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Tomorrow, I want to bring you a piece of paper with the telephone number of a taxi cab company that knows the exact address of my arms, so the day you need a hug I'm going to be there for that. Hear what you have to say without waiting for my turn to speak, let you fall asleep for no other reason than to remind you it's good to be tired. It only means you're practicing for another dream. And we've got to practice. This is the reason snooze-buttons were invented. The reason we wake up and say “five more minutes”. A dream is a rehab center for insomniacs. I take naps because my parents told me “you can be anything, just follow your dreams.
So, I practice, knowing full well this will never make me perfect. On a long enough timeline everyone fails. Success is not immortal. There are times we bury it like a bone in the backyard, digging deep down, but along the way find that our fingers feature familiar facets that's found in the search parties we sent out seeking someplace suitable for it to rest. The last words of success were, and will always be, “the least we can do is everything”.
So, do it all, as if life's too short and you're too tall. Fall in love as many times as it takes, so when the rest of the world wakes up, you can say, “I got it right this time”. Today I'm living proof that one guy who's never been into heavy lifting can still raise the roof. I have loved this life. I smile because I have tiny dreams that play hopscotch at the corners of my mouth. And every time I breathe they float, every time I laugh they fly kites. I've spent late nights in hospitals watching EKG monitors, realising my heart has a skyline. And I've seen too many people who a**ign window-washers to their eyes so they can watch their lives clearly pa** them by. Which is why I try to mark even the most mundane memories into monuments that mark my times as something more than moments.
Like November 21st 1999; walked into a coffee shop, asked a girl out. She said, “I'm busy till the next lunar eclipse”. So I left laughing, knowing that only moments before I had just read an article stating that the next lunar eclipse would be on January 21st of 2000. Two months away to the day. Coincidence? No. It's spooky. But we did end up going out, and I had a great time up until I told her that story and she said, “that's crazy. That's the kind of story you tell your kids.”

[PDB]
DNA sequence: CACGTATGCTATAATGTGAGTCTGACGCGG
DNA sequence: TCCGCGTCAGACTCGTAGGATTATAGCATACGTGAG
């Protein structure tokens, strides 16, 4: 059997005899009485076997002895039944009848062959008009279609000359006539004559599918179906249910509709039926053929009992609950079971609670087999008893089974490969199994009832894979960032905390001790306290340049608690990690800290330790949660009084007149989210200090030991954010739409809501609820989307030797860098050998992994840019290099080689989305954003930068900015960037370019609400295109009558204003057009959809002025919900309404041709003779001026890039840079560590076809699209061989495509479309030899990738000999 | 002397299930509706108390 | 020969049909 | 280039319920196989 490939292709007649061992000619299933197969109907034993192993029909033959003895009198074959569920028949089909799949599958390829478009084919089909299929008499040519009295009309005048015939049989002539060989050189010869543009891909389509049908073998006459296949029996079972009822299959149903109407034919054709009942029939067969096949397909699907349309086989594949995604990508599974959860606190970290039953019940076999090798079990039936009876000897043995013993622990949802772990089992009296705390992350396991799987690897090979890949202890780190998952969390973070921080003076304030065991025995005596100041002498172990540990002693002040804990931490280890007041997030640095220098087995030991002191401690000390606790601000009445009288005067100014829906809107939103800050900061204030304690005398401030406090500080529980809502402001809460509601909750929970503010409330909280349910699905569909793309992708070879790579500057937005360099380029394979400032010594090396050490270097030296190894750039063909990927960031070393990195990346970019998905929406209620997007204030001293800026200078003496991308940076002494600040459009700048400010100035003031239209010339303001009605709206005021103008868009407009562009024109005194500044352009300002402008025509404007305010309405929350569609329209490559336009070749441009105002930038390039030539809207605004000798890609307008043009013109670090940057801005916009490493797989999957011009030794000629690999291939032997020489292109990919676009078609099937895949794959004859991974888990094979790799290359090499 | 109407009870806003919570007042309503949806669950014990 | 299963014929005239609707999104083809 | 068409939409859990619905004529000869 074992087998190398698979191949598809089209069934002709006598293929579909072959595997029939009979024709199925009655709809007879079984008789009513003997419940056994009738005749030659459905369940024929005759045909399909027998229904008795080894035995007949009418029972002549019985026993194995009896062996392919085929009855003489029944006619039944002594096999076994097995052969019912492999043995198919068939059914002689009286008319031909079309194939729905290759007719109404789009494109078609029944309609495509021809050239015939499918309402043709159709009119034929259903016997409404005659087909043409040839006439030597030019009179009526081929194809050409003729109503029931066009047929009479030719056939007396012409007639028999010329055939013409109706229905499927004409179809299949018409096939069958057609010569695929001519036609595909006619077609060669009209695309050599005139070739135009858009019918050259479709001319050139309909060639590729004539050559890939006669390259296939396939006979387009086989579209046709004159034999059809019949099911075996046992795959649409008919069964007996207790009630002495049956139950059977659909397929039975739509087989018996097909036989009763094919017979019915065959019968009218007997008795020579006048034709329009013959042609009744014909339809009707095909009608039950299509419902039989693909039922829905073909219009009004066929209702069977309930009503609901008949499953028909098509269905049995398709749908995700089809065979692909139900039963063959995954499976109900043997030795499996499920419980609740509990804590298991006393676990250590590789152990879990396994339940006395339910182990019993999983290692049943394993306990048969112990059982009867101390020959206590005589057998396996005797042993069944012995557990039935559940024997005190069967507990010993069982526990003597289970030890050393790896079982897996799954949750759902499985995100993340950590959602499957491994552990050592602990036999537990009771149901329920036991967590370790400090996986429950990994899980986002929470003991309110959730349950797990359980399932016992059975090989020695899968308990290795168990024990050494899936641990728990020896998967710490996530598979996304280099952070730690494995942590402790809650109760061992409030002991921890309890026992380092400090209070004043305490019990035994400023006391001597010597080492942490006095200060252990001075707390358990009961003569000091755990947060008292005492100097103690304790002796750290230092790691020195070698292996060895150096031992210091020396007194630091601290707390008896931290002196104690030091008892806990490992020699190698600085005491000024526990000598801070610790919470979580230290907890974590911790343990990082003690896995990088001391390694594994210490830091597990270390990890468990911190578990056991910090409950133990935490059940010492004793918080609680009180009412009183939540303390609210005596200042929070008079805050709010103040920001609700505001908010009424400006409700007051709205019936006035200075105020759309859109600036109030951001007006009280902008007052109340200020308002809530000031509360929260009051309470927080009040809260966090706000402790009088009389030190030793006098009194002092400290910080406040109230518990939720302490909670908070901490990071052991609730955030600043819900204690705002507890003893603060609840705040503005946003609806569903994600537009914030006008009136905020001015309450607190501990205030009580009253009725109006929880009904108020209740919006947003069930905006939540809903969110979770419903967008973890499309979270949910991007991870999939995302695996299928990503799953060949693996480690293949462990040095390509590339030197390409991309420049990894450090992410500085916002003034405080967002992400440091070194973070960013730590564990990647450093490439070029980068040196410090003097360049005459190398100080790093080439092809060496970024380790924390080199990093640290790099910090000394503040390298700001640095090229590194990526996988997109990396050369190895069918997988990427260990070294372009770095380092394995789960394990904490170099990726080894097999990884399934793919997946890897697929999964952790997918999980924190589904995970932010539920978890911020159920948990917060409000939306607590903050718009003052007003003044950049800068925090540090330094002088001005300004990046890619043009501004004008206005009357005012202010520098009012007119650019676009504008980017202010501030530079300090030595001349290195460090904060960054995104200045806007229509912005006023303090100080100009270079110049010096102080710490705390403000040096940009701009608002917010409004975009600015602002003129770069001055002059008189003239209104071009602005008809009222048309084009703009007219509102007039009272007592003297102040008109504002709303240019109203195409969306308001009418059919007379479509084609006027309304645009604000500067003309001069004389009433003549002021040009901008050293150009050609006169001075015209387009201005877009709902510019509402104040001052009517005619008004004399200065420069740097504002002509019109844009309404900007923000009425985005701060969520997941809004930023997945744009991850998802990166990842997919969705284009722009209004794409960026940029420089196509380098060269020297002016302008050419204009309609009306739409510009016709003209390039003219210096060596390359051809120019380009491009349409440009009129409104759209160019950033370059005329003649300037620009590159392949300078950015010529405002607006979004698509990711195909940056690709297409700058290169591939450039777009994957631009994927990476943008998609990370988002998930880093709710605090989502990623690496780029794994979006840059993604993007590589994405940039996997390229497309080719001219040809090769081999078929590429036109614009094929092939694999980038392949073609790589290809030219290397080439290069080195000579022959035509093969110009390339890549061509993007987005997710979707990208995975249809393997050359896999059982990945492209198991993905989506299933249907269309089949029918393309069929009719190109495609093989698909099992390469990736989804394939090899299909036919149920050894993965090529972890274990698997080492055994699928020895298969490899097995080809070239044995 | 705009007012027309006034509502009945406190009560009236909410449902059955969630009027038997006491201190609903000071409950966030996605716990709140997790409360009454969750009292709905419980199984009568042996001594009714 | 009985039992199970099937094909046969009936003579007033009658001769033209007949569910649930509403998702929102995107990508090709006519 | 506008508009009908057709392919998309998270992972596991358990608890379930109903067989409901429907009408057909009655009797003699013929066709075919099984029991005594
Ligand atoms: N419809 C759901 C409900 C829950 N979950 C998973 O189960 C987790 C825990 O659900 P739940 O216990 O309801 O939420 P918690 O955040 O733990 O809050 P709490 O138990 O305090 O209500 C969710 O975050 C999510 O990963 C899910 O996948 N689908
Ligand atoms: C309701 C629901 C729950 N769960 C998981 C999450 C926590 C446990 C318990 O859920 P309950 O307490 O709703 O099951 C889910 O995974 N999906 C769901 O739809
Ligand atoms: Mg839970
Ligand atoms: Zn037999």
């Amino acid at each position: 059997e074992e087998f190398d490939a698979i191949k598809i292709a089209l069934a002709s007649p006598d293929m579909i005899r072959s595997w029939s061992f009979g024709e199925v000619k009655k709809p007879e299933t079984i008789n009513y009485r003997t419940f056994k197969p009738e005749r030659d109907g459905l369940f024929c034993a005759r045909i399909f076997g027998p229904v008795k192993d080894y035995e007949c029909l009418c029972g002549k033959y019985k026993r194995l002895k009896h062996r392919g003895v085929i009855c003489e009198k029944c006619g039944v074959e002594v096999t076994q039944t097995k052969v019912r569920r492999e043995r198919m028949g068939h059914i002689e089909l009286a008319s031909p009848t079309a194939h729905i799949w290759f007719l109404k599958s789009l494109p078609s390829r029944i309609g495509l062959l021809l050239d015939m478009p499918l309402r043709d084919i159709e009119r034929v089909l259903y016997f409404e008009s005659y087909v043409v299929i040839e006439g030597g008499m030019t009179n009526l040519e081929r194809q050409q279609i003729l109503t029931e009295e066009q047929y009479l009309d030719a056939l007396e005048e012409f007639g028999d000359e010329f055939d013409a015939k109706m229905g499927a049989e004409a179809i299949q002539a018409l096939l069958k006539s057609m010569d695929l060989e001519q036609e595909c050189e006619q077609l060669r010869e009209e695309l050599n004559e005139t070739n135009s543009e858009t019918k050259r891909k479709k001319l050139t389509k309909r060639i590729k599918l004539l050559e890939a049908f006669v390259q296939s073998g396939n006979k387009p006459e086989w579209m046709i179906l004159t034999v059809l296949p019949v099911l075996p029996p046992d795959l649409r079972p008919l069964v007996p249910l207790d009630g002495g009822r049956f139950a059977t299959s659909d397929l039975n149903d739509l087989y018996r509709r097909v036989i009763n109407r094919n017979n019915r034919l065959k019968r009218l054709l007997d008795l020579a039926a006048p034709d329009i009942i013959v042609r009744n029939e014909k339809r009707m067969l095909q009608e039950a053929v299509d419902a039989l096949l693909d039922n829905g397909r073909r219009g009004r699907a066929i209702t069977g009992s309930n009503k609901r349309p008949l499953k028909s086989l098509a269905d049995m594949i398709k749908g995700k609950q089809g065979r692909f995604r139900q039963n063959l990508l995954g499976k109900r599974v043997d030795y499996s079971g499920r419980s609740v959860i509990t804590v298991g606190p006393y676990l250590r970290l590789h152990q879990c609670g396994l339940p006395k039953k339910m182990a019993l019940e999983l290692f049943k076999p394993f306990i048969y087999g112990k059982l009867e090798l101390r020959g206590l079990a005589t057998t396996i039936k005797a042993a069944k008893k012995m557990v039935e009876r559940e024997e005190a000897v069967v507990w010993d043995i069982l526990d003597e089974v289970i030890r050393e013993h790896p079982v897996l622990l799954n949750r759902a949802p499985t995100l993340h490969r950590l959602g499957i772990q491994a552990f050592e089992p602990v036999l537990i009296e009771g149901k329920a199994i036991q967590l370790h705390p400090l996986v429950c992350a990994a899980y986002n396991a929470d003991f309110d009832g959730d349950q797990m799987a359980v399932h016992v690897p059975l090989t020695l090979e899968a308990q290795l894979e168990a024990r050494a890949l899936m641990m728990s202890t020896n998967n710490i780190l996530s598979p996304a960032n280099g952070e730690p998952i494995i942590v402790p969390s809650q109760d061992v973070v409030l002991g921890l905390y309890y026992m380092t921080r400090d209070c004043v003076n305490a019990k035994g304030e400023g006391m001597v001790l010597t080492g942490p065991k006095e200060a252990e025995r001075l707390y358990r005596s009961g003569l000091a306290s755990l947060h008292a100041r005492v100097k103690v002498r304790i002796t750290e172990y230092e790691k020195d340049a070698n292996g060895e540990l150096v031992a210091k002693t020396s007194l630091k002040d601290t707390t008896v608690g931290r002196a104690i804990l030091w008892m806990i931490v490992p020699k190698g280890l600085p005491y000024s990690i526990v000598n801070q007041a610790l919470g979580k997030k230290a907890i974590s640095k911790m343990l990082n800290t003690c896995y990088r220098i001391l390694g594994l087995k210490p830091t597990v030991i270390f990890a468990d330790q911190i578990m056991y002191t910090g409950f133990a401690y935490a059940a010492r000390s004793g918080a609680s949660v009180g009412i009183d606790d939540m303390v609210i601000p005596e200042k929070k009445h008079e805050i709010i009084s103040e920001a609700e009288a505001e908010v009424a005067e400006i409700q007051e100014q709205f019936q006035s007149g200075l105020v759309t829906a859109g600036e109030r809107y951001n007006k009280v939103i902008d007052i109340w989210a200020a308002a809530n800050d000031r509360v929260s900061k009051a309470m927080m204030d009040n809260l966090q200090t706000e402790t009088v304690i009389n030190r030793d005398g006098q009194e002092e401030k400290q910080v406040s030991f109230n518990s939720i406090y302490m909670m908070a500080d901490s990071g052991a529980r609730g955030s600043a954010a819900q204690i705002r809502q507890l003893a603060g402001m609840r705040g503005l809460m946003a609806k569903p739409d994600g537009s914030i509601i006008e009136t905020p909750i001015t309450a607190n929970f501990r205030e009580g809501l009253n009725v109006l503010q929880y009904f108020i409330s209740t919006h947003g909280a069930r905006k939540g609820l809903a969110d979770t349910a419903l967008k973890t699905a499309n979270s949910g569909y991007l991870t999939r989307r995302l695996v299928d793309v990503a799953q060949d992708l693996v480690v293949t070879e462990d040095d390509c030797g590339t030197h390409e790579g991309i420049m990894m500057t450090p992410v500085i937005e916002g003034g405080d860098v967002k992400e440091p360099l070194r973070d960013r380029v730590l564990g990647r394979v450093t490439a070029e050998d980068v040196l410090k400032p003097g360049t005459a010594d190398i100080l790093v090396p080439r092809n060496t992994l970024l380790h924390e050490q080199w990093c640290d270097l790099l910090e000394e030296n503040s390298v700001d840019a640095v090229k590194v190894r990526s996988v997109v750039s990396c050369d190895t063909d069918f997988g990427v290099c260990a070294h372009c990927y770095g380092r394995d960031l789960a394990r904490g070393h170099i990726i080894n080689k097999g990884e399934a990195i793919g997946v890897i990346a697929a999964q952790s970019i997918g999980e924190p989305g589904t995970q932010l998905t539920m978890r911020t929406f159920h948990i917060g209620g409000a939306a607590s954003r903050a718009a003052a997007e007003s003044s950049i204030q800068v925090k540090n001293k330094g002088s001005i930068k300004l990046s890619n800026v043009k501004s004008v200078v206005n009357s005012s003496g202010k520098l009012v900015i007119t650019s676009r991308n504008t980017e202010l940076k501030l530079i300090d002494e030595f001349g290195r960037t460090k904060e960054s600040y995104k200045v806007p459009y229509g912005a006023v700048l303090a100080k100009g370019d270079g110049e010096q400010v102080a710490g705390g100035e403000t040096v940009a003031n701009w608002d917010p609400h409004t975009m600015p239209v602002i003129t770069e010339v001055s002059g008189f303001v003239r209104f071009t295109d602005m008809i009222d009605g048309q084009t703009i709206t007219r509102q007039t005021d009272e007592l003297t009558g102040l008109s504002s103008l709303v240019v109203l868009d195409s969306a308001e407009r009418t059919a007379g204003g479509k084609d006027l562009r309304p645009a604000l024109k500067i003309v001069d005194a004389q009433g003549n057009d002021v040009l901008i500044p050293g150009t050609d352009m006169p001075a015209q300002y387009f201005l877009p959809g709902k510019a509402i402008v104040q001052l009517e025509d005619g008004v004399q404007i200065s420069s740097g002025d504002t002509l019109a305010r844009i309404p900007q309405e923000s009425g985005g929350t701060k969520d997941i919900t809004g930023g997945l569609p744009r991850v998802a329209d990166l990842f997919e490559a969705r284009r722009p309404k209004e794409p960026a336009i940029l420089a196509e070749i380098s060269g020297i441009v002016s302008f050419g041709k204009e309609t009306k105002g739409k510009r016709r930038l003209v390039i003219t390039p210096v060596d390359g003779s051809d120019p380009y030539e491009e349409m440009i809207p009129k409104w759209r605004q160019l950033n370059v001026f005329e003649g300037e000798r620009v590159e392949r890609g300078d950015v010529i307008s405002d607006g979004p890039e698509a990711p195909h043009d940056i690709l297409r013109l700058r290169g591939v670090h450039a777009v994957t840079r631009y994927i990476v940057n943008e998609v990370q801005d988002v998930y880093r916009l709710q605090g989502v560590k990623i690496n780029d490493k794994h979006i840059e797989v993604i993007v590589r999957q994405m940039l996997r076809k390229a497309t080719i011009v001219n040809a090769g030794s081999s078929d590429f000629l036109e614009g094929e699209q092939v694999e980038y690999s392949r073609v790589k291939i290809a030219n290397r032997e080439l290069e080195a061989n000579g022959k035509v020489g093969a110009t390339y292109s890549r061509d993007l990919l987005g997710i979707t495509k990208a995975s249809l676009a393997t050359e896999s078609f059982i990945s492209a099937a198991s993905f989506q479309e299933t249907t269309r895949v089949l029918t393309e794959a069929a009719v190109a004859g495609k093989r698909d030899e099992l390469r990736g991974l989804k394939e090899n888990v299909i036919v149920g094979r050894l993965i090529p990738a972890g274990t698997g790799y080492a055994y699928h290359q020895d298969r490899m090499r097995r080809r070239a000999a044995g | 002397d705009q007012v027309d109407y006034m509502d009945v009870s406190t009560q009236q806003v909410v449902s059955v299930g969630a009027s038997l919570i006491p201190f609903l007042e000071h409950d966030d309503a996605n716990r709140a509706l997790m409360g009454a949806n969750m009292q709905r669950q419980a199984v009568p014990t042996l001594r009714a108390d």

There was no one there to tell me, “this is going to hurt”. And it did, and it does. It was, and will always be, a memory that reminds me, I can never have kids. So from time to time, I have to be one. Come to this world armed with curiosity and amazement. Edit the unsent letters of my life into a one-word statement,” yes”. Yes to romantic flashlight-lit dinners when you've run out of candles. To handles on pillows so you can hold on to your dreams. To the underdog dogsled teams who use angry cats instead of canines, to landmines filled with confetti, to the steady hands of friends who live like surgeons operating on our broken hearts, building pacemakers from the spare parts of mercy. We spend most of our figuring out what we don't want. We haunt ourselves with regret, because we almost always bet the odds. We play it safe. We waste time wondering, “what if we're wrong?” What if we fail, what if we lose, what then?
Well, then you're a loser. But you're not alone. There's a legion of us who have been shot down. On a long enough timeline everyone fails. There's an entire universe made up of the unsent secret crush emails, a hollow sky filled with the lost details of what it feels like to never know, because we go about our lives never having tried. Feeling justified in our “what if” excuses. What if he/she/them/they/that/it, what if it didn't?
And I ask, “what if it did?” The kid in me says yes to everything, the love in me says, “shut up and say something.”